BASICS OF PLANES
for a far smoother surface
Traditional Japanese woodworkers depend on planes rather than sandpaper to create finished surfaces. Planed wood achieves a far smoother surface than those finished with sandpaper because the plane blade cuts all of the wood fibers at exactly the same level.
Thinner and longer shavings leave smoother and flatter surfaces. Western planes cut when pushed, but Japanese planes cut when pulled, just like the saws.
how to keep clean shaving?
A Japanese plane is in its purest form, simply a wooden block*1 and a blade (usually with a chipbreaker*2 also). It looks deceptively simple, but its adjustment is a delicate task and requires time and dedication. The effort is worth it and the pay off is immensely rewarding.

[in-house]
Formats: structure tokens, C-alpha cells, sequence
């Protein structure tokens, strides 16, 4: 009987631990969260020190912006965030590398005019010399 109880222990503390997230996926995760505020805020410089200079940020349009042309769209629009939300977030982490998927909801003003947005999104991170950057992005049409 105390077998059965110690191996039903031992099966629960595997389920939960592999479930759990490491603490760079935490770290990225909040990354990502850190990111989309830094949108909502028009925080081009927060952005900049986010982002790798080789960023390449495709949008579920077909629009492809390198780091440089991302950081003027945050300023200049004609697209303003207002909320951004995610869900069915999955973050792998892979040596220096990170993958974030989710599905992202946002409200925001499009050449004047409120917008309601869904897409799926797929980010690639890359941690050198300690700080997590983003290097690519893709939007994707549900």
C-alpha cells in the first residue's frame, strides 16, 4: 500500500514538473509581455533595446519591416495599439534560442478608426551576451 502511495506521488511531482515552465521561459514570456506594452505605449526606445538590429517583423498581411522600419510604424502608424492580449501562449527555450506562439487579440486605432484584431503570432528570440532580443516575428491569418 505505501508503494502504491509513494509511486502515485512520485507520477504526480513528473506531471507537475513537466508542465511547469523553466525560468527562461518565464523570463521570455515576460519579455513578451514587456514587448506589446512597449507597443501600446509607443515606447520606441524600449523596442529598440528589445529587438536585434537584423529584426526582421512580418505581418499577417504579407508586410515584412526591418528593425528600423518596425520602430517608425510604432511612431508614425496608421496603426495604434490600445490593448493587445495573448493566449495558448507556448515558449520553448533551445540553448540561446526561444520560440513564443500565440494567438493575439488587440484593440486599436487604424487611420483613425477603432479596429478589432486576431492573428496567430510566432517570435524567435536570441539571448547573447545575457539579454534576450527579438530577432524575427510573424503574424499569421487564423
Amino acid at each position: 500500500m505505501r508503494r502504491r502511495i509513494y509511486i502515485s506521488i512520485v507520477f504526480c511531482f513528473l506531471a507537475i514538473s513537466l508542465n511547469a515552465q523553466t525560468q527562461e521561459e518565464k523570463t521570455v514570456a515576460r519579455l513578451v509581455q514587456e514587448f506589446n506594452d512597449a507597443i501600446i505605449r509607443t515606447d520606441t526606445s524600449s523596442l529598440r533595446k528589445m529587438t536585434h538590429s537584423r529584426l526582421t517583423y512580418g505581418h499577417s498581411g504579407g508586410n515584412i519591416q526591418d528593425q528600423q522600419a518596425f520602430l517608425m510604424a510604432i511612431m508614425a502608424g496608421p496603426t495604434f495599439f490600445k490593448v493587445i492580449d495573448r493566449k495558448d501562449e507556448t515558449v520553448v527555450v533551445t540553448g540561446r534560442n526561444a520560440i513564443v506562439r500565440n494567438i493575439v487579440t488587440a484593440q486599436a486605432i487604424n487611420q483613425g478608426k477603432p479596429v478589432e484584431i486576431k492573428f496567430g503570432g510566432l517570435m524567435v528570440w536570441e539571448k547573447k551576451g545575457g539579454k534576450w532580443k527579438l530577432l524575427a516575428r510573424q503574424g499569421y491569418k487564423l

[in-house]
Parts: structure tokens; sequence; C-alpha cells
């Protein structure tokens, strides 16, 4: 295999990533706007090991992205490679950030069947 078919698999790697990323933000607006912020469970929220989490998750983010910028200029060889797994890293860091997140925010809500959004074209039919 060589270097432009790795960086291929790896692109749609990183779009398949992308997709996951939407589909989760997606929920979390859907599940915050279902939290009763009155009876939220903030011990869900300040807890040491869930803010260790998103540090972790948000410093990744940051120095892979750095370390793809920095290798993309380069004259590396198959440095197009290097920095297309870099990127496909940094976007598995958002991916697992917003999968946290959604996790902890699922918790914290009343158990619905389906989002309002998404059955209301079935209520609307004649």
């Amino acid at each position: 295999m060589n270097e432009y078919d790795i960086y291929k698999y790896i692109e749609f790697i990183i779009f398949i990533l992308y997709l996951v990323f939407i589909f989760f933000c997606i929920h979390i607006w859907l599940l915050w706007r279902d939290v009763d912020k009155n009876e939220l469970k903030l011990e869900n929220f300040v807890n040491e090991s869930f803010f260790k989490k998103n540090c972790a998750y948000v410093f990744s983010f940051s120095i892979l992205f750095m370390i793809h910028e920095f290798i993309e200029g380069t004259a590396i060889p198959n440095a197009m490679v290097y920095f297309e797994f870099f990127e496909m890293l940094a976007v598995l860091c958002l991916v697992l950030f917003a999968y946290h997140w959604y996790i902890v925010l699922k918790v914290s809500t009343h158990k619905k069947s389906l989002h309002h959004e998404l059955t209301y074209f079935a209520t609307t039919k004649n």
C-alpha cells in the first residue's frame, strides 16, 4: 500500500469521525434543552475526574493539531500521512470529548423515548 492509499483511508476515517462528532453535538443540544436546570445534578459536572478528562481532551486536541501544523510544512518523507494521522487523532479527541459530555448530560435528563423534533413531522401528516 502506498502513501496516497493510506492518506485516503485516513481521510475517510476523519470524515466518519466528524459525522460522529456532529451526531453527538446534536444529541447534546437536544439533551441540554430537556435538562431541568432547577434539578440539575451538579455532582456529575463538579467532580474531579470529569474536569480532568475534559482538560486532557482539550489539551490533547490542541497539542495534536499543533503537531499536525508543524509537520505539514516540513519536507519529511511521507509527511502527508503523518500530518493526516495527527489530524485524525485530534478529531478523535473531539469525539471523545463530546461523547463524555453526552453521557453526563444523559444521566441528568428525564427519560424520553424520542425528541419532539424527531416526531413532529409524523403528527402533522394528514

Wood finished with a well-adjusted Japanese plane will be so smooth that the surface will actually show reflections like a mirror. For this to happen, the plane needs to be sharpened and precisely adjusted frequently.
how to adjust the blade?
*1 Plane block (dai): The body of a Japanese plane is made of solid wood. Usually oak is preferred. The blades are held securely by the grooves cut in the block and the tapering thickness of the blade, not by a wedge.
The block needs to be adjusted so the blade will fit snugly, but not tightly. How much the blade protrudes from the sole can be adjusted by tapping on the blade or body of the plane with a hammer.
what is a second blade?
*2 Chip breakers: Many planes have a second blade called a chip breaker, which breaks the wood fibers immediately after they are cut to reduce tears.
A single-blade plane can create a smoother surface than a plane with a chip breaker, but requires greater skill to be able to smooth the surface without tear-out. It is possible to reduce tearing without a chip breaker by raising the angle of the blade, but the finish will be rougher.